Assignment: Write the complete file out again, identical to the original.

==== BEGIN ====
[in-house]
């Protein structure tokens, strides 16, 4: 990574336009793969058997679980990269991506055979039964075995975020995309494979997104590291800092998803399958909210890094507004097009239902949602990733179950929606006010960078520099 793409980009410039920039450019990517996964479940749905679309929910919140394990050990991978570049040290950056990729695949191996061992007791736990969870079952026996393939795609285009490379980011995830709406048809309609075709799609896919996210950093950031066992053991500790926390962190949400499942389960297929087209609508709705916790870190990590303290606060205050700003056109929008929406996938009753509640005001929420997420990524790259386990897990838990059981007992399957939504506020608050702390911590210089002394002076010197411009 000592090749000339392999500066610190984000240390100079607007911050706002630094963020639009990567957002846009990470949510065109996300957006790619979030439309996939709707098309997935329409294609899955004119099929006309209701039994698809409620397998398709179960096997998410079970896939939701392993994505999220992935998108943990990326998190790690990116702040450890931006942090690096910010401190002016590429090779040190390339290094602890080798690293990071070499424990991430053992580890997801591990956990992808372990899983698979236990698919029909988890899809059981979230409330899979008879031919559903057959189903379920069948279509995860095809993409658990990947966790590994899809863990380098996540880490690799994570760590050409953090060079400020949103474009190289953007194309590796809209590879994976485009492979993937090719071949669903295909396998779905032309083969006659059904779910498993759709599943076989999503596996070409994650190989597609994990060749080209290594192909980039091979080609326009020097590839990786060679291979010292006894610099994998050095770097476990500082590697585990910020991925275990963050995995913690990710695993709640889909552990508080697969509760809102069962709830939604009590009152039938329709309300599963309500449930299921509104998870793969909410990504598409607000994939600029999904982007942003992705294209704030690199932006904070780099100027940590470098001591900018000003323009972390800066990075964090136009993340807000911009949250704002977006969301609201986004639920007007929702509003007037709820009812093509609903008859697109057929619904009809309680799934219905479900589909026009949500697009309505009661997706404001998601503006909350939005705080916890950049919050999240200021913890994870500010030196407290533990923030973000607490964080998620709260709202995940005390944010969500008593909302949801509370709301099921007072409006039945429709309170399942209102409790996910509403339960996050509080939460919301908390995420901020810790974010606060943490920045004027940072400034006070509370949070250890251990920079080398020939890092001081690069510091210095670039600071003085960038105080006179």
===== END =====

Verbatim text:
[in-house]
């Protein structure tokens, strides 16, 4: 990574336009793969058997679980990269991506055979039964075995975020995309494979997104590291800092998803399958909210890094507004097009239902949602990733179950929606006010960078520099 793409980009410039920039450019990517996964479940749905679309929910919140394990050990991978570049040290950056990729695949191996061992007791736990969870079952026996393939795609285009490379980011995830709406048809309609075709799609896919996210950093950031066992053991500790926390962190949400499942389960297929087209609508709705916790870190990590303290606060205050700003056109929008929406996938009753509640005001929420997420990524790259386990897990838990059981007992399957939504506020608050702390911590210089002394002076010197411009 000592090749000339392999500066610190984000240390100079607007911050706002630094963020639009990567957002846009990470949510065109996300957006790619979030439309996939709707098309997935329409294609899955004119099929006309209701039994698809409620397998398709179960096997998410079970896939939701392993994505999220992935998108943990990326998190790690990116702040450890931006942090690096910010401190002016590429090779040190390339290094602890080798690293990071070499424990991430053992580890997801591990956990992808372990899983698979236990698919029909988890899809059981979230409330899979008879031919559903057959189903379920069948279509995860095809993409658990990947966790590994899809863990380098996540880490690799994570760590050409953090060079400020949103474009190289953007194309590796809209590879994976485009492979993937090719071949669903295909396998779905032309083969006659059904779910498993759709599943076989999503596996070409994650190989597609994990060749080209290594192909980039091979080609326009020097590839990786060679291979010292006894610099994998050095770097476990500082590697585990910020991925275990963050995995913690990710695993709640889909552990508080697969509760809102069962709830939604009590009152039938329709309300599963309500449930299921509104998870793969909410990504598409607000994939600029999904982007942003992705294209704030690199932006904070780099100027940590470098001591900018000003323009972390800066990075964090136009993340807000911009949250704002977006969301609201986004639920007007929702509003007037709820009812093509609903008859697109057929619904009809309680799934219905479900589909026009949500697009309505009661997706404001998601503006909350939005705080916890950049919050999240200021913890994870500010030196407290533990923030973000607490964080998620709260709202995940005390944010969500008593909302949801509370709301099921007072409006039945429709309170399942209102409790996910509403339960996050509080939460919301908390995420901020810790974010606060943490920045004027940072400034006070509370949070250890251990920079080398020939890092001081690069510091210095670039600071003085960038105080006179």